|Publication number||US6095905 A|
|Application number||US 09/108,435|
|Publication date||Aug 1, 2000|
|Filing date||Jul 1, 1998|
|Priority date||Jul 1, 1998|
|Also published as||US6238274|
|Publication number||09108435, 108435, US 6095905 A, US 6095905A, US-A-6095905, US6095905 A, US6095905A|
|Inventors||Gary O. Jameson|
|Original Assignee||Molecular Optoelectronics Corporation|
|Export Citation||BiBTeX, EndNote, RefMan|
|Patent Citations (15), Non-Patent Citations (4), Referenced by (7), Classifications (8), Legal Events (4)|
|External Links: USPTO, USPTO Assignment, Espacenet|
This invention relates generally to a fixture for polishing a fixture mounted device. More particularly, the invention relates to a polishing fixture and method for use in precision preparation of a side polished optical fiber device where the fixture and device are placed on a polishing surface in a polishing slurry.
Some polishing fixtures exist in the prior art for polishing a fixture mounted device. Also, such fixtures may be used to side polish an optical fiber device where the fixture and device are placed on a polishing surface in a polishing slurry. In this regard, one must understand that it is critical to the operation of a polishing fixture that the fixture maintain the mounted device in a stable and accurate perpendicular relationship relative to the polishing surface. In this way, the mounted device outer-facing surface is polished flat and not rounded at its edges or across its face. Such rounding affects the performance of the device and means the difference between a functioning device versus a defective device. Also, excessive rounding, uneven polishing, or abrupt handling of the mounted device can result in a broken device because of its fragile nature, as well known in the art.
All the known fixtures have several disadvantages. For example, these fixtures may utilize support configuration that do not enable polishing of a fiber device and then ready inspecting, measuring and/or testing of the device as mounted in the fixture without the aid of another support instrument. Additionally, known fixtures may utilize a spring assembly to position the device adjacent the polishing surface. Such an assembly has been found to fatigue over time and thus does not provide a constant positioning force which can result in defective polishing and/or defective devices. Further, prior polishing fixtures require a rather complicated axial support shaft assembly. Moreover, such an assembly often does not adequately support the shaft and over time it becomes fatigued and is unable to maintain the shaft in a perpendicular relationship relative to the polishing surface.
Accordingly, a need exist to provide a polishing fixture that overcomes the disadvantages in the existing prior art fixtures. The present invention comprising a polishing fixture and method for polishing a device, preferably a side polished fiber optic device, overcomes these disadvantages and offers several other features for polishing fiber optic devices and other devices for use in a polishing fixture. As will be described in greater detail hereinafter, the features of the present invention differs from those previously proposed.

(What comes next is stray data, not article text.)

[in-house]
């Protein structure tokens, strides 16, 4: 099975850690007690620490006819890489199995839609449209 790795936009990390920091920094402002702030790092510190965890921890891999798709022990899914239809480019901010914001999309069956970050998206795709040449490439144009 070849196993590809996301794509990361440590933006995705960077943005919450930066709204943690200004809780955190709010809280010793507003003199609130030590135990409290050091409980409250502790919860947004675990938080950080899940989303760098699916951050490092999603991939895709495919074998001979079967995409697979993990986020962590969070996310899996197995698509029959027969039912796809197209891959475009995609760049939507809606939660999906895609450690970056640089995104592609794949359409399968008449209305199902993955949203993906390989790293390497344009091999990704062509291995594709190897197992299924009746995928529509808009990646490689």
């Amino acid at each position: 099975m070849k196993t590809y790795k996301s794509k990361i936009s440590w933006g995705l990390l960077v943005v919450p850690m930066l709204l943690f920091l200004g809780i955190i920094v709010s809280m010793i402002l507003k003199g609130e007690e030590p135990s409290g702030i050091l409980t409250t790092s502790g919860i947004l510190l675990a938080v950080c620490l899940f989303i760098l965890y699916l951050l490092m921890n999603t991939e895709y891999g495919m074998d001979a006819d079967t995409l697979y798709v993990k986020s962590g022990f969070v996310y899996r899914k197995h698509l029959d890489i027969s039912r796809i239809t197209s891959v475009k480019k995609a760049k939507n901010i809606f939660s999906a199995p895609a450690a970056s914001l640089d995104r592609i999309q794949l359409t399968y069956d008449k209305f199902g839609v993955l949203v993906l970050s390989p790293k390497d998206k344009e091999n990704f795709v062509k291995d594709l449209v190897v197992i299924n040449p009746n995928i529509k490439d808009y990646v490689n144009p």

According to the present invention a polishing fixture is provided. The fixture includes a base. A shaft is joined with the base. A platform is joined with the shaft and located remote from the base. Then, a sample holder is joined with the shaft, wherein the platform moves relative to the base and the sample holder. Alternatively, the sample holder could be joined with the shaft and have an outer diameter less than an inner diameter of the platform, wherein the base is fixed relative to the sample holder.
Other features of the invention relate to a method for polishing a device. Preferably the method comprises: affixing the device to a fixture, the fixture including a base, a shaft joined with the base, a platform joined with the shaft and a sample holder joined with the shaft; placing the fixture on a polishing surface in a polishing position wherein the device is automatically positioned adjacent the polishing surface; moving the device in a substantially perpendicular plane relative to the polishing surface; and, placing the fixture on a surface in an inspecting position wherein an outer-facing surface of the platform automatically recedes below an outer-facing surface of the device.
Still other features of the invention concern the structures and configuration where the shaft includes a motion dampening piston.
According to yet other features of the invention there are provided stop, limit and measuring members which enhance the precision and functionality of the invention.
According to still further features of the invention there are provided structures and configurations where constant forces and fixed and motion relationships enhance device polishing and inspecting.
Other features and advantages of the invention will become more readily apparent upon reference to the following description when taken in conjunction with the accompanying drawings, which drawings illustrate various embodiments of the invention.
FIG. 1 is a perspective top view of a polishing fixture with a device mounted thereon, in an inspecting position on a surface in accordance with the principles of the present invention.
FIG. 2 is a perspective bottom view of the fixture of FIG. 1, here in a polishing position on a polishing surface and at rest.
FIG. 3a is a side cross-sectional view of the fixture of FIG. 2, here in the polishing position over the polishing surface before placement thereon.